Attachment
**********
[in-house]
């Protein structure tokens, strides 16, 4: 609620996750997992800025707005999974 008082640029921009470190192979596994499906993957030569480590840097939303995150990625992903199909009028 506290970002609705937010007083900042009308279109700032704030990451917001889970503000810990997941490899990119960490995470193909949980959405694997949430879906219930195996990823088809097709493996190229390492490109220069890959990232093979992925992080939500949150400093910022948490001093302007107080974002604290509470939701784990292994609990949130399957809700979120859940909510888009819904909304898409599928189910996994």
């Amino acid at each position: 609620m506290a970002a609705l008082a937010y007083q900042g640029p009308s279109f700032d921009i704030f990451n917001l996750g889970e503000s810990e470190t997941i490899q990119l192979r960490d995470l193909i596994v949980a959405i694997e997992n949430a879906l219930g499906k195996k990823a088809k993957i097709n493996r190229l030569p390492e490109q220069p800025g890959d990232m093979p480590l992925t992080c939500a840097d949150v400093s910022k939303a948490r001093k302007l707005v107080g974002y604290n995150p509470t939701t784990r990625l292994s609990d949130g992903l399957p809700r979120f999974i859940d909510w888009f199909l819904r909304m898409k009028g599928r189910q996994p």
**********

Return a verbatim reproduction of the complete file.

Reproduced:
[in-house]
């Protein structure tokens, strides 16, 4: 609620996750997992800025707005999974 008082640029921009470190192979596994499906993957030569480590840097939303995150990625992903199909009028 506290970002609705937010007083900042009308279109700032704030990451917001889970503000810990997941490899990119960490995470193909949980959405694997949430879906219930195996990823088809097709493996190229390492490109220069890959990232093979992925992080939500949150400093910022948490001093302007107080974002604290509470939701784990292994609990949130399957809700979120859940909510888009819904909304898409599928189910996994």
């Amino acid at each position: 609620m506290a970002a609705l008082a937010y007083q900042g640029p009308s279109f700032d921009i704030f990451n917001l996750g889970e503000s810990e470190t997941i490899q990119l192979r960490d995470l193909i596994v949980a959405i694997e997992n949430a879906l219930g499906k195996k990823a088809k993957i097709n493996r190229l030569p390492e490109q220069p800025g890959d990232m093979p480590l992925t992080c939500a840097d949150v400093s910022k939303a948490r001093k302007l707005v107080g974002y604290n995150p509470t939701t784990r990625l292994s609990d949130g992903l399957p809700r979120f999974i859940d909510w888009f199909l819904r909304m898409k009028g599928r189910q996994p």